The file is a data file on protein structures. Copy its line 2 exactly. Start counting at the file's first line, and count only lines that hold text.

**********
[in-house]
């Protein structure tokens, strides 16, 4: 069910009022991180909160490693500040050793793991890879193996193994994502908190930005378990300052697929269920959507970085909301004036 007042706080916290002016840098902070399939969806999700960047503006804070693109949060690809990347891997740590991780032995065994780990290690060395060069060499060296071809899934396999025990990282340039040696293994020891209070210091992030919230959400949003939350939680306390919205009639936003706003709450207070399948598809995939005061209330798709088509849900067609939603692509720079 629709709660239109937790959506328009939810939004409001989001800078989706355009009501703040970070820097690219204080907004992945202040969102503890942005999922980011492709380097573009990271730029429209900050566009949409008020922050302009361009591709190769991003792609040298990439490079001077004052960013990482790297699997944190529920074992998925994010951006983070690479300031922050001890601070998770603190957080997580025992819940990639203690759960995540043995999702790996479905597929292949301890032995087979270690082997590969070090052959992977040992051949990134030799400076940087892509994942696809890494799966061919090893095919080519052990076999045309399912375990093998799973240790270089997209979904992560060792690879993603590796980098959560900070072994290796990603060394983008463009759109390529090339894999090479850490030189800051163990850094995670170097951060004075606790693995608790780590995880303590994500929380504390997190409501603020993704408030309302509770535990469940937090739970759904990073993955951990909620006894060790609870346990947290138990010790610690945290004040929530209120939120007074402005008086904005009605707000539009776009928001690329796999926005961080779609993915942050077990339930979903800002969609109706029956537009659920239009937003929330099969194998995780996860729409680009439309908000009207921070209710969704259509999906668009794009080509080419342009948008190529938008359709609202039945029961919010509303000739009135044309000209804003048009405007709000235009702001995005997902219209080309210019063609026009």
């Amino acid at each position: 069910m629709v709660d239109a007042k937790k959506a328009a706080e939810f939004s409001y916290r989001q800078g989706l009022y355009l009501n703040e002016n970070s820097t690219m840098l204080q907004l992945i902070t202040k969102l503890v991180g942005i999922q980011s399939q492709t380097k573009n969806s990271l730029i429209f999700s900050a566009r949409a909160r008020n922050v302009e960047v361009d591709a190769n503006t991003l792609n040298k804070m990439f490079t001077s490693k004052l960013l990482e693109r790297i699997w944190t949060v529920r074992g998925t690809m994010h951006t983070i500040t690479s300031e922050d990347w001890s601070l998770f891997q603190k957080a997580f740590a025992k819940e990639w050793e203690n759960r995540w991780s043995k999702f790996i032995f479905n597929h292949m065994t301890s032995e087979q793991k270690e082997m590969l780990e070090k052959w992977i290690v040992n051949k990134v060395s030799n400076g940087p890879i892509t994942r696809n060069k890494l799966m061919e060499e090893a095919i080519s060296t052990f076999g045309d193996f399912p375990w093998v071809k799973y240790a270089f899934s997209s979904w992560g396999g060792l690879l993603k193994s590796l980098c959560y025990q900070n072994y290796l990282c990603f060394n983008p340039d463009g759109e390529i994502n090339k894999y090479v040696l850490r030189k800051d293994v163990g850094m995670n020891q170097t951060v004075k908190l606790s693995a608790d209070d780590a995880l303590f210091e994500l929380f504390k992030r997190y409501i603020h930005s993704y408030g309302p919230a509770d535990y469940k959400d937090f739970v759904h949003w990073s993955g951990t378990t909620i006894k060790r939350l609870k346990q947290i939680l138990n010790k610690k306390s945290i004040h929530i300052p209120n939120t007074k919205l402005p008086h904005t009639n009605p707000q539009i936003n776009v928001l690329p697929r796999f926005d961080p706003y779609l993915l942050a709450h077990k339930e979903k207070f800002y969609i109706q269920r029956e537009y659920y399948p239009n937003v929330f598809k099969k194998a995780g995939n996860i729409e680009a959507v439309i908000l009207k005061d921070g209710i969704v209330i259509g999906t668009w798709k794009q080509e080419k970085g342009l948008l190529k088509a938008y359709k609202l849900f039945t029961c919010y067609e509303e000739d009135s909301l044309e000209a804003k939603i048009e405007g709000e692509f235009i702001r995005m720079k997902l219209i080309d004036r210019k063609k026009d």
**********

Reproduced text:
């Protein structure tokens, strides 16, 4: 069910009022991180909160490693500040050793793991890879193996193994994502908190930005378990300052697929269920959507970085909301004036 007042706080916290002016840098902070399939969806999700960047503006804070693109949060690809990347891997740590991780032995065994780990290690060395060069060499060296071809899934396999025990990282340039040696293994020891209070210091992030919230959400949003939350939680306390919205009639936003706003709450207070399948598809995939005061209330798709088509849900067609939603692509720079 629709709660239109937790959506328009939810939004409001989001800078989706355009009501703040970070820097690219204080907004992945202040969102503890942005999922980011492709380097573009990271730029429209900050566009949409008020922050302009361009591709190769991003792609040298990439490079001077004052960013990482790297699997944190529920074992998925994010951006983070690479300031922050001890601070998770603190957080997580025992819940990639203690759960995540043995999702790996479905597929292949301890032995087979270690082997590969070090052959992977040992051949990134030799400076940087892509994942696809890494799966061919090893095919080519052990076999045309399912375990093998799973240790270089997209979904992560060792690879993603590796980098959560900070072994290796990603060394983008463009759109390529090339894999090479850490030189800051163990850094995670170097951060004075606790693995608790780590995880303590994500929380504390997190409501603020993704408030309302509770535990469940937090739970759904990073993955951990909620006894060790609870346990947290138990010790610690945290004040929530209120939120007074402005008086904005009605707000539009776009928001690329796999926005961080779609993915942050077990339930979903800002969609109706029956537009659920239009937003929330099969194998995780996860729409680009439309908000009207921070209710969704259509999906668009794009080509080419342009948008190529938008359709609202039945029961919010509303000739009135044309000209804003048009405007709000235009702001995005997902219209080309210019063609026009």